Releasing the obsession with possession is a me-hugging idea

churchill-giving-quote1Pope Francis’s latest tough-love sting was against people who are too wrapped up in consumerism, at the cost of our spiritual individual and collective lives.

We live in a world that is always more artificial, in a culture of ‘making,’ of ‘profit,’ where without realizing it, we exclude God from our horizon…
Often today, giving freely is not part of daily life, where everything can be bought and sold, where everything is calculated and measured — Pope Francis, March 5, 2014
Instead of keeping balance sheets in the heart, he tells us that the best way to give is to not expect anything in return.  This way, he said, people can free themselves “from the obsession of possession, from the fear of losing what we own, from the sadness of those who do not want to share their well-being with others.”

He tells us that the downside of not just having stuff, but loving our stuff, costs more than cash or credit because it’s taxed with our peace of mind.  Once you have stuff, you invite fear–fear of losing it, fear of having it taken.  We have to be on alert and vigilant.  Maybe even anxious.  Perhaps that’s why so many people think back nostalgically to times when they had nothing, but were happy.  I remember when my husband and I were just married, we had very little.  We were leaving for the day shortly after moving into our first place, and I asked him, “Shouldn’t we lock the door?”  To which he responded, “Nah, if a robber came in, he’d probably feel sorry for us and leave us a buck.”

I got no lock on the door
That’s no way to be
They can steal the rug from the floor
That’s OK with me
Cause the things that I prize
Like the stars in the skies
All are free!
–I Got Plenty o’ Nuttin, George Gershwin, Porgy and Bess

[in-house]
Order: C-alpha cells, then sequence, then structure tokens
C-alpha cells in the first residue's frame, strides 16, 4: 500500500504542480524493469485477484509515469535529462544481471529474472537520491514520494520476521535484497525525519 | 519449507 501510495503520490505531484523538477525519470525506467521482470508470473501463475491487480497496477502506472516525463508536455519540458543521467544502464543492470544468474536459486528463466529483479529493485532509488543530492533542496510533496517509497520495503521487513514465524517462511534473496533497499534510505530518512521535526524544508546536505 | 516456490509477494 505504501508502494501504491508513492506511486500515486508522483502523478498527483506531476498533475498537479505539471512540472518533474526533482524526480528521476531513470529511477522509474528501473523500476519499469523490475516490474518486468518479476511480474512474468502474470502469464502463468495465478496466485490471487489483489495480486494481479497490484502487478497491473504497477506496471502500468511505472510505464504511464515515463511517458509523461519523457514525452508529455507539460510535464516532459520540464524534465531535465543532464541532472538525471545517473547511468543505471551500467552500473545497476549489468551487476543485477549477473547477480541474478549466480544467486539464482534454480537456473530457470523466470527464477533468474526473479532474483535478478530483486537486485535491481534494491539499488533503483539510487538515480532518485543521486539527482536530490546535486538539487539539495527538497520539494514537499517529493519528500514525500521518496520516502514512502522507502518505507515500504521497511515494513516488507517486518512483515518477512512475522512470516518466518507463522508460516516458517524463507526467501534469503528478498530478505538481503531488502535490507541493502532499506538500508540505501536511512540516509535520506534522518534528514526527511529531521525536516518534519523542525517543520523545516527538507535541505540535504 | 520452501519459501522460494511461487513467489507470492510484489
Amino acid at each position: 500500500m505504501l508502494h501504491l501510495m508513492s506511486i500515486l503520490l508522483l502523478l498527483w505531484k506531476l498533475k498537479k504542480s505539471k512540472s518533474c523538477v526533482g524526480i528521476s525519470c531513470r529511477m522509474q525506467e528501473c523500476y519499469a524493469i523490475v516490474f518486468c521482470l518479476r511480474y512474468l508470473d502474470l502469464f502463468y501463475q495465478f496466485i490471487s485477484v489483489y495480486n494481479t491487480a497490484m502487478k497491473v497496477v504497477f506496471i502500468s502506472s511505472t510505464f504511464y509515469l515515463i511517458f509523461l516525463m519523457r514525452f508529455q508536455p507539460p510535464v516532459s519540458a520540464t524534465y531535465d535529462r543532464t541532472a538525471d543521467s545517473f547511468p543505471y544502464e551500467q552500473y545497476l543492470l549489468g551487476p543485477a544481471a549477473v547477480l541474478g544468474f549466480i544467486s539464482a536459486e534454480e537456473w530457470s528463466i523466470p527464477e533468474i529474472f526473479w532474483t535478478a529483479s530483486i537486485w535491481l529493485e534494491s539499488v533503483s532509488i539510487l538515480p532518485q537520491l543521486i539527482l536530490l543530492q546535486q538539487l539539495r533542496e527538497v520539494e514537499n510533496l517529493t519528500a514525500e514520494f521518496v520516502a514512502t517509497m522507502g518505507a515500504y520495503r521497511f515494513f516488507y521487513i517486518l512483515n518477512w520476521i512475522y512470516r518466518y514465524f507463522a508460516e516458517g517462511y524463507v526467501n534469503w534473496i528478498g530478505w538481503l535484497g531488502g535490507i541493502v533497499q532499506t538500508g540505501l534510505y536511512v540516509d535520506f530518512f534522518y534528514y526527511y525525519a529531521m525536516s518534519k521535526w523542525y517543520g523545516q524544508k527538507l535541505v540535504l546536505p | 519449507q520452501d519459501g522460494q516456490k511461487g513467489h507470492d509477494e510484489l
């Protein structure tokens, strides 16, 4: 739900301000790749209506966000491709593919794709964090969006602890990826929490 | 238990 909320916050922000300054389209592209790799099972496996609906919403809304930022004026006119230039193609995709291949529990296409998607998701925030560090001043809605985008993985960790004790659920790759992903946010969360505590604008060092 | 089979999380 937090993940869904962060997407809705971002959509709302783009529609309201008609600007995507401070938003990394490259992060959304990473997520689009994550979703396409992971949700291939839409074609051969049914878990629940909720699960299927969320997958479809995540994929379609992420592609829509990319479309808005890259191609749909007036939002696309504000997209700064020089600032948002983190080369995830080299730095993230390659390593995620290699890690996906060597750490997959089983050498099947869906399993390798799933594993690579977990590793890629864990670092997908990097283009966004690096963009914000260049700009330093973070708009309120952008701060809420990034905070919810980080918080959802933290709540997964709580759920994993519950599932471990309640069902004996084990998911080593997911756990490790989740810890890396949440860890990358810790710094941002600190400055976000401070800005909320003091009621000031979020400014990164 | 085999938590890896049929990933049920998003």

So excessive attachment to our stuff causes us to be fearful.  Pope Francis also talks about the sadness obsession with possession brings, because being preoccupied with our stuff cuts us off from others.  We become territorial.  We develop a “what’s mine is mine” mentality, and to protect what’s mine, like every toddler, we become little watchdogs to prevent others from getting too close.  It’s a zero-sum game.   If they get, I lose.

Well, actually, some say it’s not a zero-sum game.   When I share or when I give, I don’t lose.  I gain.  Who says so?  Well, the Bible for one, which instructs us to give our first one-tenth to God.  And what does that do?  It makes us prosper.  It makes US prosperous.  And this is not just a woo-woo idea by a New Age author or a biblical scholar.  George Clason says in the classic prosperity book, The Richest Man in Babylon.  Modern-day financial guru David Bach teaches the same in his blog:

This notion—that the more we give back to others, the more comes back to us—is not simply a religious doctrine; it is virtually a law of nature. If you are looking to attract more wealth and happiness into your life, the fastest way I know how is to give more.

He said it–it is a law of nature.  We are hard-wired to share.  It makes us feel good, and somehow a flow is generated by giving that acts like a boomerang–it all comes back to us with more.   Obsession with stuff=sad; Sharing=glad!    Plus, a side benefit of letting go of obsession with possession is that by buying less, you are minimizing the impact of all this stuff on our air, land, and water.